In reality two or three points should be made. FDR was vitally concerned with the continued alliance between the British, the Soviets, and the United States. FDR understood and remembered clearly the disaster that followed Wilson’s failure to convince the American people of the need for the League of Nations. FDR was almost at the nexus of that ill-fated and stillborn campaign by President Wilson. FDR an early believer in international cooperation was quite unhappy with President Wilson refusal to compromise with the Senator Henry Cabot Lodge led Senate “Irreconcilables.” Young FDR’s meeting with British Foreign Secretary Edward Grey caused an apoplectic reaction in President Wilson, and if his deteriorating health had not intervened, Roosevelt may have been dismissed from his position of Assistant secretary of the Navy. I am sure pro-Wilson supporters William Gibbs McAdoo, Wilson’s Secretary of Treasury and son-in-law and Newton Baker, Wilson’s Secretary of War still held this against candidate Roosevelt when he sought the nomination for the Presidency in Chicago in 1932. Wilson wanted a totally unified front regarding the subject of the League, and the appearance of Roosevelt’s hint of personal diplomacy with Grey seemed, to the ill-fated and sick President, as disloyalty. FDR therefore was very careful of not wanting to appear to Stalin that he and Churchill were making separate deals and therefore be “ganging up” on the Soviets. FDR of course knew that while we were carrying the brunt of the war in the Pacific. We would possibly need Soviet cooperation in the final invasion of Japan. Remember at that time there were three obvious realities at hand. One was that the invasion could cost the American forces one million casualties. There were some British forces in the Pacific but the vast naval armada that made up the 3rd Fleet was American though Ch, of course, the Chinese-India-Burma Theater was basically a British operation. The Japanese had 5000 available planes for their kamikaze effort, and the availability of young “volunteers” for these suicide missions was limitless. The recent beating that the Fleet was taking off Iwo Jima and Okinawa foreshadowed more extensive carnage to face the Operation Olympic and later Coronet invasions of Japan. The second most vital reality was that the Atomic Bomb was still untested and untried. FDR could never assume that this weapon would work or be even delivered. Besides that, the Russians, through their Los Alamos spies, were aware also that it did not work as of yet. The third and last fact, later proven incorrect, I believe, was that the Japanese had a two million man army in Manchuria that was completely armed, intact, battle tested, and unbeaten. This force could have easily been transferred to the Home Islands, if and when, needed. Therefore with the bloody histories of Iwo Jima, and Okinawa, there was the determination at Yalta that the Soviets would attack the Japanese Army in Manchuria, which they eventually did.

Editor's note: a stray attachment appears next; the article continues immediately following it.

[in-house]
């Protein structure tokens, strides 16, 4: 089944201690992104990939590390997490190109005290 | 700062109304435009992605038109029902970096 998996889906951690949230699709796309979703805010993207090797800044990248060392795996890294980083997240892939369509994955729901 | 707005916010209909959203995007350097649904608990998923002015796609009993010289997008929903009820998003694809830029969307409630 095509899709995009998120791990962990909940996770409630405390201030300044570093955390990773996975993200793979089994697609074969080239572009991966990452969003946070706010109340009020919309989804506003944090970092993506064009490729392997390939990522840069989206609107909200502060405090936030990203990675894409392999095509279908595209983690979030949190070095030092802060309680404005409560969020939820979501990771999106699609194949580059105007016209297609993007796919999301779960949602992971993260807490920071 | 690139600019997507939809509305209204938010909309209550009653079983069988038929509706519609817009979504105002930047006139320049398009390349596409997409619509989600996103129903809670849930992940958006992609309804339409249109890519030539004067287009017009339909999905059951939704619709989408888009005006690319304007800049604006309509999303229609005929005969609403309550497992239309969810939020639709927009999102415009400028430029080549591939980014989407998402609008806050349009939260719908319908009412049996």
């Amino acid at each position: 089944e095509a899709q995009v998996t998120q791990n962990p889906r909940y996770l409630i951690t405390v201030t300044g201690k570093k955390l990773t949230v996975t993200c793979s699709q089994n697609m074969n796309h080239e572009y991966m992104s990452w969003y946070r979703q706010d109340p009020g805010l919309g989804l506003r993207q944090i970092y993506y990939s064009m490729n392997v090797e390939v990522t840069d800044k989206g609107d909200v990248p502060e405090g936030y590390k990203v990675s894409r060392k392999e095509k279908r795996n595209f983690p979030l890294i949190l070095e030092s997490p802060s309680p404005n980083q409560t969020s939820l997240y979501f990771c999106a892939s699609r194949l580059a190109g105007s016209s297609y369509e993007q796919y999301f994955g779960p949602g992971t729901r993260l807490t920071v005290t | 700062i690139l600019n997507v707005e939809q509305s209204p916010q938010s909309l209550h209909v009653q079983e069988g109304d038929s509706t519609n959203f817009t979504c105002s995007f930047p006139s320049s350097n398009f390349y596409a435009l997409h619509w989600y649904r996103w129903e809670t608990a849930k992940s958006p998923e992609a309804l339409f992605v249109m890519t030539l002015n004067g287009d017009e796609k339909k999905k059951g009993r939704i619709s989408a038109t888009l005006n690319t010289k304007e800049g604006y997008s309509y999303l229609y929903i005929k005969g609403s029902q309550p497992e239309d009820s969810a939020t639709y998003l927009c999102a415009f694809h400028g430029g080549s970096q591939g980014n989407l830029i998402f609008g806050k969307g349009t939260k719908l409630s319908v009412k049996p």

Of course the issue of Poland, which you referred to extensively on page 333, was much more complicated. Assuming FDR consigned Admiral William D. Leahy, his personal Join Chief and his staff to answer Churchill on Poland, what else could the United States do? I assume FDR did not want to deal with Churchill directly on this issue because he knew it was a losing one. Could the Western Allies threaten the Soviets? Again, not only did FDR not know whether the A-Bomb would work, but the Russians knew it was not yet workable. In reality millions of Soviet troops in three massive armies, led Zhukov, Konev and Rokossovsky were closing in on the Germans. After years of fighting, especially on their own, they were not going to be deprived of their prize, their piece of Germany, and their security buffer of Eastern European vassal states.. Whether Stalin’s megalomania, his failure to heed information from his master spy Richard Sorge, his rejection of information on the attack from the British, provided to him before Operation Barbarosa, or his own paranoia, all which inhibited his defense, that didn’t change his mind on Germany after his victory at Kursk. He therefore never intended to have a so-called free and independent Poland between the Soviet Union and his eventual German occupation zone. Therefore, why was Churchill so naïve?